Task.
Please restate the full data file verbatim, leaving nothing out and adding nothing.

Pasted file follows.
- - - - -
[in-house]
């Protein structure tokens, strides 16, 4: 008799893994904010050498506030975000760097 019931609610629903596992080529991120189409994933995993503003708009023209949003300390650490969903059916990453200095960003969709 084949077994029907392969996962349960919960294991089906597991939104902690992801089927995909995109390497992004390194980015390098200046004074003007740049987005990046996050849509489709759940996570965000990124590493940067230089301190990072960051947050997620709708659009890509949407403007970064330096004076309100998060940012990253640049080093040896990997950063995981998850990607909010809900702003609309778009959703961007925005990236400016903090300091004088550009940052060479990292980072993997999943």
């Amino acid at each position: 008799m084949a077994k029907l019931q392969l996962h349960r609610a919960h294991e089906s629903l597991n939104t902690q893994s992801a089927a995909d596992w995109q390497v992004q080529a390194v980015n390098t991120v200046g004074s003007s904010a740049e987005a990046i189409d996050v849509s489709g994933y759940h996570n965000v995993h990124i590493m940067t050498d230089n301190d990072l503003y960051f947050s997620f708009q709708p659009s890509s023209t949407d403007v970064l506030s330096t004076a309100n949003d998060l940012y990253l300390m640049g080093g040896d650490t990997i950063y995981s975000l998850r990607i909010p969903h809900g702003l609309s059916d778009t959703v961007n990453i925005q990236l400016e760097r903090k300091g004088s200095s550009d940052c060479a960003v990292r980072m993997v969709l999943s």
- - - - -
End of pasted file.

[in-house]
């Protein structure tokens, strides 16, 4: 008799893994904010050498506030975000760097 019931609610629903596992080529991120189409994933995993503003708009023209949003300390650490969903059916990453200095960003969709 084949077994029907392969996962349960919960294991089906597991939104902690992801089927995909995109390497992004390194980015390098200046004074003007740049987005990046996050849509489709759940996570965000990124590493940067230089301190990072960051947050997620709708659009890509949407403007970064330096004076309100998060940012990253640049080093040896990997950063995981998850990607909010809900702003609309778009959703961007925005990236400016903090300091004088550009940052060479990292980072993997999943």
């Amino acid at each position: 008799m084949a077994k029907l019931q392969l996962h349960r609610a919960h294991e089906s629903l597991n939104t902690q893994s992801a089927a995909d596992w995109q390497v992004q080529a390194v980015n390098t991120v200046g004074s003007s904010a740049e987005a990046i189409d996050v849509s489709g994933y759940h996570n965000v995993h990124i590493m940067t050498d230089n301190d990072l503003y960051f947050s997620f708009q709708p659009s890509s023209t949407d403007v970064l506030s330096t004076a309100n949003d998060l940012y990253l300390m640049g080093g040896d650490t990997i950063y995981s975000l998850r990607i909010p969903h809900g702003l609309s059916d778009t959703v961007n990453i925005q990236l400016e760097r903090k300091g004088s200095s550009d940052c060479a960003v990292r980072m993997v969709l999943s």